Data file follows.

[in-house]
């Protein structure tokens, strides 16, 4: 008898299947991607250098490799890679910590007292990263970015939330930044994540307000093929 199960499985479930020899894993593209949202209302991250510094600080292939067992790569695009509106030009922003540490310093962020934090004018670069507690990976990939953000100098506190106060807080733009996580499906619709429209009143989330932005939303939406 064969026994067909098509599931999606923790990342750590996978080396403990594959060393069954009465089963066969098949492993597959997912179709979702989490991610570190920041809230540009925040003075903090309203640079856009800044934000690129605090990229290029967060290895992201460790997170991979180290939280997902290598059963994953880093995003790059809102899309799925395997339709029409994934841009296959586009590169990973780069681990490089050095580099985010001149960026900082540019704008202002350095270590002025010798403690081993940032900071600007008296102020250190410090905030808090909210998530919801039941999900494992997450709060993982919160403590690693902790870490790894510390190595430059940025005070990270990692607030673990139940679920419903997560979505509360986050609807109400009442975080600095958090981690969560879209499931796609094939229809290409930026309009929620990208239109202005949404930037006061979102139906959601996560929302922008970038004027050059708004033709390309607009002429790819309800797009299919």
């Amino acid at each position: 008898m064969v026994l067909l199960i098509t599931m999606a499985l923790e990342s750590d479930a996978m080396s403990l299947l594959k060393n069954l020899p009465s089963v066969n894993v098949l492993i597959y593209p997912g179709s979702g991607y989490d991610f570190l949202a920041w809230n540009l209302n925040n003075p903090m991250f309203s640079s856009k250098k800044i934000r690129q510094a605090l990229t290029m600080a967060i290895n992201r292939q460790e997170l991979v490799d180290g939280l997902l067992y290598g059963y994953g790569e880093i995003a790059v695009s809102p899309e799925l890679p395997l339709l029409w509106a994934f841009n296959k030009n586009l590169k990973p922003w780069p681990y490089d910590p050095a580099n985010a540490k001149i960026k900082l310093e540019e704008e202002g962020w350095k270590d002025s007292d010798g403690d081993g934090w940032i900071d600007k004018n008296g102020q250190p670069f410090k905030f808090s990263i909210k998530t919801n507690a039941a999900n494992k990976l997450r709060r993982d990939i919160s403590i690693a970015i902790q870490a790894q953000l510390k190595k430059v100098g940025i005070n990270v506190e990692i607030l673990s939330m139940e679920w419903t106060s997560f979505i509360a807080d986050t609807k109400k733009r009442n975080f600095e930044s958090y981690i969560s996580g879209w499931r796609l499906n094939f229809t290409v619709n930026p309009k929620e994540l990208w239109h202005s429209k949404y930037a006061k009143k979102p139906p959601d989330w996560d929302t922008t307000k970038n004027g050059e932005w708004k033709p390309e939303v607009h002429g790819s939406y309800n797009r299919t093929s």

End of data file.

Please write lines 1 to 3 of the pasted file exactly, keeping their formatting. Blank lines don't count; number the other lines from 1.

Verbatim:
[in-house]
């Protein structure tokens, strides 16, 4: 008898299947991607250098490799890679910590007292990263970015939330930044994540307000093929 199960499985479930020899894993593209949202209302991250510094600080292939067992790569695009509106030009922003540490310093962020934090004018670069507690990976990939953000100098506190106060807080733009996580499906619709429209009143989330932005939303939406 064969026994067909098509599931999606923790990342750590996978080396403990594959060393069954009465089963066969098949492993597959997912179709979702989490991610570190920041809230540009925040003075903090309203640079856009800044934000690129605090990229290029967060290895992201460790997170991979180290939280997902290598059963994953880093995003790059809102899309799925395997339709029409994934841009296959586009590169990973780069681990490089050095580099985010001149960026900082540019704008202002350095270590002025010798403690081993940032900071600007008296102020250190410090905030808090909210998530919801039941999900494992997450709060993982919160403590690693902790870490790894510390190595430059940025005070990270990692607030673990139940679920419903997560979505509360986050609807109400009442975080600095958090981690969560879209499931796609094939229809290409930026309009929620990208239109202005949404930037006061979102139906959601996560929302922008970038004027050059708004033709390309607009002429790819309800797009299919």
């Amino acid at each position: 008898m064969v026994l067909l199960i098509t599931m999606a499985l923790e990342s750590d479930a996978m080396s403990l299947l594959k060393n069954l020899p009465s089963v066969n894993v098949l492993i597959y593209p997912g179709s979702g991607y989490d991610f570190l949202a920041w809230n540009l209302n925040n003075p903090m991250f309203s640079s856009k250098k800044i934000r690129q510094a605090l990229t290029m600080a967060i290895n992201r292939q460790e997170l991979v490799d180290g939280l997902l067992y290598g059963y994953g790569e880093i995003a790059v695009s809102p899309e799925l890679p395997l339709l029409w509106a994934f841009n296959k030009n586009l590169k990973p922003w780069p681990y490089d910590p050095a580099n985010a540490k001149i960026k900082l310093e540019e704008e202002g962020w350095k270590d002025s007292d010798g403690d081993g934090w940032i900071d600007k004018n008296g102020q250190p670069f410090k905030f808090s990263i909210k998530t919801n507690a039941a999900n494992k990976l997450r709060r993982d990939i919160s403590i690693a970015i902790q870490a790894q953000l510390k190595k430059v100098g940025i005070n990270v506190e990692i607030l673990s939330m139940e679920w419903t106060s997560f979505i509360a807080d986050t609807k109400k733009r009442n975080f600095e930044s958090y981690i969560s996580g879209w499931r796609l499906n094939f229809t290409v619709n930026p309009k929620e994540l990208w239109h202005s429209k949404y930037a006061k009143k979102p139906p959601d989330w996560d929302t922008t307000k970038n004027g050059e932005w708004k033709p390309e939303v607009h002429g790819s939406y309800n797009r299919t093929s």